How to write an Introduction - University of Massachusetts Lowell

Report
How to Write an Introduction
Writing the First Paragraph of an
Introduction
Created by Alice Frye, Ph.D., Department of
Psychology, University of Massachusetts,
Lowell
1
Steps in this tutorial
•
•
•
•
•
•
1) State the goals of this tutorial
2) What is an introduction
3) How to write an introduction
4) Outline of an introduction
5) The opening paragraph of an introduction
6) Detailed outline of the opening paragraph
Created by Alice Frye, Ph.D., Department of
Psychology, University of Massachusetts,
Lowell
2
Goal
• To explain what an introduction is
• To outline the basic parts of an introduction
• To present one format you can use to write an
introduction
• To show you how to write a very first
paragraph for an introduction
Created by Alice Frye, Ph.D., Department of
Psychology, University of Massachusetts,
Lowell
3
Objectives
• By the end of this tutorial you should be able
to
– Articulate what an introduction is
– Know the general parts of an introduction
– Know why the first paragraph is important, and
how it guides the rest of the introduction
– Draft a first paragraph for your introduction
Created by Alice Frye, Ph.D., Department of
Psychology, University of Massachusetts,
Lowell
4
What is an Introduction?
• An introduction may be many different things,
depending on the type of writing you are
doing
• In an empirical paper—a proposal or research
paper—an introduction does three things:
– Introduces your topic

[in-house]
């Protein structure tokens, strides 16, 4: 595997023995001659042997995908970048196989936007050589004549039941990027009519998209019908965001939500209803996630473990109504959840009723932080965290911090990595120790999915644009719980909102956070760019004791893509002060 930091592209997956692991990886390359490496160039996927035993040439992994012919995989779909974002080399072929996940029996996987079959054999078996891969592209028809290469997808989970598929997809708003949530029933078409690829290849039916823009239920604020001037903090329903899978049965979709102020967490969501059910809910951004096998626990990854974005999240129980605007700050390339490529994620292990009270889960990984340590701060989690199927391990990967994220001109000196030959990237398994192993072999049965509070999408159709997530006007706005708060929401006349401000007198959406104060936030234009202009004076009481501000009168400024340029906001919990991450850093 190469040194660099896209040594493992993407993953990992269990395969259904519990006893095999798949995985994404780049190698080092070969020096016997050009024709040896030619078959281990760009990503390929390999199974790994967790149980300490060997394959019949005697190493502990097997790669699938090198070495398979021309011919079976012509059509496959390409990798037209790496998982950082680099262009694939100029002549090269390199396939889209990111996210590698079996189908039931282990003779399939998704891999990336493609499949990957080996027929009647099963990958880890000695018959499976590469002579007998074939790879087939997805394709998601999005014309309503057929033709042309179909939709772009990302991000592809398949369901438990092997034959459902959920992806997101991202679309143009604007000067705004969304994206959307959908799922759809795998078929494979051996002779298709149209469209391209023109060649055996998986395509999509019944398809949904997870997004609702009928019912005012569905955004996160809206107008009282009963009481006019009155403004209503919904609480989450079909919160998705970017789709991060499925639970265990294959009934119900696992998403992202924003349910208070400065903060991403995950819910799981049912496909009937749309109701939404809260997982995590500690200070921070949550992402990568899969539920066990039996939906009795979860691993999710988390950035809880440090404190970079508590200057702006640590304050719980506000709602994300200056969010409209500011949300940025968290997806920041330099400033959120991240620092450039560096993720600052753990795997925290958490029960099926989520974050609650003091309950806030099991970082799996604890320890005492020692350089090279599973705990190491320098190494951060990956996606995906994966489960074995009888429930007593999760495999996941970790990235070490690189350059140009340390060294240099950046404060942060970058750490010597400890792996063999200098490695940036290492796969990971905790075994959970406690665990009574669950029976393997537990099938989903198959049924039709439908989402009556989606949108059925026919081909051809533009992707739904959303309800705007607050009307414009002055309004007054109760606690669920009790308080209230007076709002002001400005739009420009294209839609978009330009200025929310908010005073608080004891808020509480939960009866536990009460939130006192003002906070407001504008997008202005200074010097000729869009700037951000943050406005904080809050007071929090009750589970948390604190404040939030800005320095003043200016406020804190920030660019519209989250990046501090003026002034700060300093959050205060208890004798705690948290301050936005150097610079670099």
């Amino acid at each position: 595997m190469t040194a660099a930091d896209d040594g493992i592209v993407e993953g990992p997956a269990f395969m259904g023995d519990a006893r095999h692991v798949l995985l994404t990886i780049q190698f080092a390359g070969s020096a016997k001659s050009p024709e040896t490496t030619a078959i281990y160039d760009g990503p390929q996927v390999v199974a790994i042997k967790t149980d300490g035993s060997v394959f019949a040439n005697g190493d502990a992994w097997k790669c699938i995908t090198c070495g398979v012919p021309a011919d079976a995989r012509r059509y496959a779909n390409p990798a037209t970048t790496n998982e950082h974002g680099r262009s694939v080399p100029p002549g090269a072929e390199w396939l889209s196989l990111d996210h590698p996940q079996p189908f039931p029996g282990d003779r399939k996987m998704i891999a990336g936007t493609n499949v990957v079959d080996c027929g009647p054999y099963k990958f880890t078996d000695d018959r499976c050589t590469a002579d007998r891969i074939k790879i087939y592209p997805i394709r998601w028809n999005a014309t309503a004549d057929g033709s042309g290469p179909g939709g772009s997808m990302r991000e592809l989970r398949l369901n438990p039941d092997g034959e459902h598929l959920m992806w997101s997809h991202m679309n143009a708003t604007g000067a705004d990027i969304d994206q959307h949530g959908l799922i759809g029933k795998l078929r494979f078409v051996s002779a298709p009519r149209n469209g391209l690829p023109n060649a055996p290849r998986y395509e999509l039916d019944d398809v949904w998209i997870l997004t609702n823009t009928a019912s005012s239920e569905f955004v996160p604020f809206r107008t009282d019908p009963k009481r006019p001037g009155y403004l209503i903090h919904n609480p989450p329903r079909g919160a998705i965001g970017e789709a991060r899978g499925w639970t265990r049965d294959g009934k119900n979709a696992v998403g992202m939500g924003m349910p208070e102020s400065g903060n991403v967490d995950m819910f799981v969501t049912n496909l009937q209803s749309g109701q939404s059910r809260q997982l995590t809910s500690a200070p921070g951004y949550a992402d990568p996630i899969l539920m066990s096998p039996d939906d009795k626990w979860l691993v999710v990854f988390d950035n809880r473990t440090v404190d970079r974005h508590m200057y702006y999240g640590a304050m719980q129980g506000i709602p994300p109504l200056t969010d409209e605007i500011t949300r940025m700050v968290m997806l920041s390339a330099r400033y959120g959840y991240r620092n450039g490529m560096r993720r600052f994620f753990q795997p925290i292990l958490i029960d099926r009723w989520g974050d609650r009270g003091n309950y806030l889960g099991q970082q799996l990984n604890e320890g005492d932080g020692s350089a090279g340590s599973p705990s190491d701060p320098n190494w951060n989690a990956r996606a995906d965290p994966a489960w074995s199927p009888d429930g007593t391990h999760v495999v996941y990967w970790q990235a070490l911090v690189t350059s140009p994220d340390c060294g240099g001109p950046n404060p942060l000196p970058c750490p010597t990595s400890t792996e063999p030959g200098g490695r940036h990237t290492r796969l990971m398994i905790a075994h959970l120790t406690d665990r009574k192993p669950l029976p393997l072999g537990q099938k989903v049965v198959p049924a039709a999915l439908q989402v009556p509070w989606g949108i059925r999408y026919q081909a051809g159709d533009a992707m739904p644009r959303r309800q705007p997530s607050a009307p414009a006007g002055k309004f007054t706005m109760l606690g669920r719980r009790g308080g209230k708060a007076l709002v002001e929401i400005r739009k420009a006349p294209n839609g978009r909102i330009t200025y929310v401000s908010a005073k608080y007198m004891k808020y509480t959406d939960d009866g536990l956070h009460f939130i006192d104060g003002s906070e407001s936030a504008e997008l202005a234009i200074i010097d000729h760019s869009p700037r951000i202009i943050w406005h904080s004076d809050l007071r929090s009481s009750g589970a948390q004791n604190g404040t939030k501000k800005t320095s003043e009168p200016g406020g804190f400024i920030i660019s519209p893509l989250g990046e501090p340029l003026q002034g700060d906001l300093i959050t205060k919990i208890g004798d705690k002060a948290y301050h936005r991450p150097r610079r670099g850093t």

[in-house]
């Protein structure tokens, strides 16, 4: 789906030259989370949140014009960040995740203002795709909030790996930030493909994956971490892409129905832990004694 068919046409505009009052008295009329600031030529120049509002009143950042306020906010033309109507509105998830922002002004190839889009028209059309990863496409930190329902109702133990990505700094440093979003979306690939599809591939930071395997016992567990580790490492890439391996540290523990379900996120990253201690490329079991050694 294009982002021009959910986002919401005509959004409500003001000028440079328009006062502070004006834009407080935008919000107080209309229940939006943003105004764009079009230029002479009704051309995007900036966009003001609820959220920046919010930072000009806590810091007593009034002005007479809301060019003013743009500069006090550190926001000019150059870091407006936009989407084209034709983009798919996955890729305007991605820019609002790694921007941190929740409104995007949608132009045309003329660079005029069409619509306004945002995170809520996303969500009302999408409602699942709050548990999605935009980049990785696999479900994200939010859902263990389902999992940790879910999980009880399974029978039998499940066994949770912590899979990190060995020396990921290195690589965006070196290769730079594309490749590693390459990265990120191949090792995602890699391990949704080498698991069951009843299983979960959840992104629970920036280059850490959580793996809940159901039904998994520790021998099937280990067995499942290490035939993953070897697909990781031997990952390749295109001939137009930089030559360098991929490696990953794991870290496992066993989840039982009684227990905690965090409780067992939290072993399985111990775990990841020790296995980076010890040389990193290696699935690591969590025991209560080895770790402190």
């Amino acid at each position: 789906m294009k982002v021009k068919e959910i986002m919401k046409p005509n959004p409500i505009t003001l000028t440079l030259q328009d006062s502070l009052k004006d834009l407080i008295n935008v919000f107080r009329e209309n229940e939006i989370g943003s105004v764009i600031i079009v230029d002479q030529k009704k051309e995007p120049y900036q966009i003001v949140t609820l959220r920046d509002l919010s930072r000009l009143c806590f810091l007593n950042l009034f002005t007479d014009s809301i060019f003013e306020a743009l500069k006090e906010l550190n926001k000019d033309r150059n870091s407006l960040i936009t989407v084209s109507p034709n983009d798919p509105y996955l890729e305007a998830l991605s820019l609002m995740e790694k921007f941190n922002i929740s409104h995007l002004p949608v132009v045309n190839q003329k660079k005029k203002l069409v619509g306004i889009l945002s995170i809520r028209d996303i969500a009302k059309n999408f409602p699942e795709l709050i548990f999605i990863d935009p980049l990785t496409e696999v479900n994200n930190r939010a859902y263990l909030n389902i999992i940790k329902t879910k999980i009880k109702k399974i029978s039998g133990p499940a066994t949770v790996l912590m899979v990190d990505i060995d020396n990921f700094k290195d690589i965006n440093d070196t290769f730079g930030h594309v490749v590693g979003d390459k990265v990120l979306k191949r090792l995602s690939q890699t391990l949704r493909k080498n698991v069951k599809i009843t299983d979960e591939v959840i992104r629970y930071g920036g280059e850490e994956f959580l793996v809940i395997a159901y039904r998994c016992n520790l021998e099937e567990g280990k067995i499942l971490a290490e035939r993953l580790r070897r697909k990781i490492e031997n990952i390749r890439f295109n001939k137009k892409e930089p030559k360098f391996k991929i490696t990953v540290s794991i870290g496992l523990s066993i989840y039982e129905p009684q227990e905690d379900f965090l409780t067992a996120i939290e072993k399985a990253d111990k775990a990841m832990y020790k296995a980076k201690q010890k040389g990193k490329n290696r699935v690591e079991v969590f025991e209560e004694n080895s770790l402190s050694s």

– Reviews the literature of your topic
– States your hypotheses or research questions
Created by Alice Frye, Ph.D., Department of
Psychology, University of Massachusetts,
Lowell
5
What is an Introduction?
• Students often ask: What is the difference
between an introduction and a literature
review?
• Answer: The literature review is part of your
introduction
– It is likely to be the largest, most important part
Created by Alice Frye, Ph.D., Department of
Psychology, University of Massachusetts,
Lowell
6
How do you write an introduction?
• Introductions to research papers in psychology
have many formats
• In this tutorial you will learn one format
• As you go on in research writing, you may modify,
change, or completely ignore this format
• Or, your instructor may ask you to use a different
format
• The purpose of presenting this one format is to
give you a general starting point
Created by Alice Frye, Ph.D., Department of
Psychology, University of Massachusetts,
Lowell
7
The Outline of an Introduction
Here is a very broad outline. The slides that
follow show how to write the opening
paragraph. The other sections are covered in a
different tutorial
• I. Opening paragraph
• II. Review of the literature
• III. Summary paragraph and statement of
hypotheses or research questions
Created by Alice Frye, Ph.D., Department of
Psychology, University of Massachusetts,
Lowell
8
The Opening Paragraph
• This is a key paragraph
• It lets the reader know what to expect
• It gives the reader a general roadmap for your
paper
• It may mention papers you will review in more
detail later
• For a very long paper it may be more than one
paragraph
Created by Alice Frye, Ph.D., Department of
Psychology, University of Massachusetts,
Lowell
9
The opening paragraph
Includes 5 basic pieces of information, usually in
this order:
• A statement of the general topic
• A general statement about what the literature
has found
• A statement about what the literature is missing
or where there is an unanswered question
• The aim of the study
• A general statement of the study approach
Created by Alice Frye, Ph.D., Department of
Psychology, University of Massachusetts,
Lowell
10
The opening paragraph-Example
• For a study about child development, parenting and culture
Parenting style is a well established influence on child
development (Bornstein, 2003). Research indicates that
different parenting styles are generally predictive of academic